I went on a 4 day photo trip into the South Australian Mallee with Gilbert Roe last week. We travelled on the Karoonda Highway to Loxton, camped Monday to Thursday in the caravan park by the River Murray and made individual day trips south into Mallee country from our base. The season of the lazy hazy autumn days finally finished whilst when we were camping at Loxton. It rained quite a lot on the first couple of nights we we’re there.
I explored along the Stott Highway, which runs from Loxton to Swan Reach, wandering along unsealed roads that ran east west in the Wunkar, Mantung, Galga and Wanbi region. I’d briefly checked out this area on a recent day trip, and I wanted to explore the area around Mantung in greater depth. This is limestone country. It is very dry and quite harsh, as very little rainfall recharges the underlying limestone aquifer. The main recharge is rainfall in south western Victoria and the water slowly moves in a north westerly direction via Pinnaroo and Murrayville towards Loxton and the River Murray, which acts as a drain for all the aquifers in the Murray Basin.
As the slow moving underground water moves through the limestone aquifer it dissolves soluble salts and becomes increasingly saline. Some of the biggest salt loads to the River Murray come from the Mallee Region–due to land clearing — whilst the future increases in the salt load into the river can be lessened through changes in agriculture in the dryland areas of the Mallee Region. Changes means increased revegetation, but conservation farming practices had not been widely adopted across the region, and so there is soil degradation, surface soil loss, rising water tables and increased erosion. The CSIRO ’s climate change research forecasts a dramatic rise in extreme weather events such as droughts and heatwaves, and a sharp drop in winter and spring rainfall across southern Australia.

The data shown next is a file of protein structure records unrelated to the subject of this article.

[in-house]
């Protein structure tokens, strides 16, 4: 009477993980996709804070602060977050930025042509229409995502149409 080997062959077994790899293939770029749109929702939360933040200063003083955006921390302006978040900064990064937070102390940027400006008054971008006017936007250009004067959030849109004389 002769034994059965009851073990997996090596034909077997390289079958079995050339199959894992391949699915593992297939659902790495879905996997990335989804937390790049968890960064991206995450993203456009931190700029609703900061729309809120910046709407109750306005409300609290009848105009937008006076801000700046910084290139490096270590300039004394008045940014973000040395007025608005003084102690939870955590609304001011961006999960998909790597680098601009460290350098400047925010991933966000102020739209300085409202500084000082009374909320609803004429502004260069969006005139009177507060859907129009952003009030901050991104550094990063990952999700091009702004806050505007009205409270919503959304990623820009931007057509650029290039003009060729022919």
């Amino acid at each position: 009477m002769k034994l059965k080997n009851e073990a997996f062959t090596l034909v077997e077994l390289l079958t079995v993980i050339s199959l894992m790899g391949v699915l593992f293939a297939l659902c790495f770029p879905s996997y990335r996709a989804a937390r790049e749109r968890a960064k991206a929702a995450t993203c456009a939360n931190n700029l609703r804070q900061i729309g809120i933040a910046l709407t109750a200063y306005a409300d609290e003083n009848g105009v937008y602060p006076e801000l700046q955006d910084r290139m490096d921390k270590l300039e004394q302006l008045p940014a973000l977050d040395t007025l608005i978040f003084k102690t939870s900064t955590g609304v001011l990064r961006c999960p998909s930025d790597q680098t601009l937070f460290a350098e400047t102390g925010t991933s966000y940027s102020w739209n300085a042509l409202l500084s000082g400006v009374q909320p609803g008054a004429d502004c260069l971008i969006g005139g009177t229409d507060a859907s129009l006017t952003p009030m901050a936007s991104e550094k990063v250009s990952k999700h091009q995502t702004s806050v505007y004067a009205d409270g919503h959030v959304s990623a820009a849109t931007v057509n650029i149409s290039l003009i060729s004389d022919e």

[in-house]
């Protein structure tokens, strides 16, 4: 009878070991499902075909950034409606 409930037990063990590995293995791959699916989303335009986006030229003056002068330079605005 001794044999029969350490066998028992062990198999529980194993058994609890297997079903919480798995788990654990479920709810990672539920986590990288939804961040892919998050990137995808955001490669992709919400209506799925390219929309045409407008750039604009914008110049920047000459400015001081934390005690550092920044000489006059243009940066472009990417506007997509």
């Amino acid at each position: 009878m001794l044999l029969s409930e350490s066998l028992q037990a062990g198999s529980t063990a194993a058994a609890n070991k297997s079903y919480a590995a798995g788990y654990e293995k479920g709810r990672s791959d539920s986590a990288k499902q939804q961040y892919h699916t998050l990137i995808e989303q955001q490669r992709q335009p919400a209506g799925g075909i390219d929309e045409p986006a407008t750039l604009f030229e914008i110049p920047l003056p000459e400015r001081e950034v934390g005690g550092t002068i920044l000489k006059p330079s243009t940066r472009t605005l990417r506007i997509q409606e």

The area I was in is on the western edge of the limestone aquifer and it was a region of drylands farming that has been deeply impacted by the drought in the first decade of the 21st century. I’d spent most of the day on Wednesday and Thursday photographing, and I hardly saw one car and a tractor in a field on each day.This part of the South Australia Mallee is an empty landscape. It has been de-populated. The farms are increasingly corporate as a result of the process of amalgamation of small holdings and people live in Loxton and travel to work on the farm each day. The commute is about 30 minutes.
An example of the process of depopulation in this landscape the East Murray Area School, which used to have around 270 pupils in the 1960s and now it has 19 pupils. The schools future would have to be in doubt as the farmers in the region are in their 50’s and 60’s and the children leave the area for better jobs and higher income. People leave rural areas and small towns because technological and economic changes in the rural sector have brought about fewer employment opportunities, which in turn has led to a reduced need for goods and services and even fewer employment opportunities.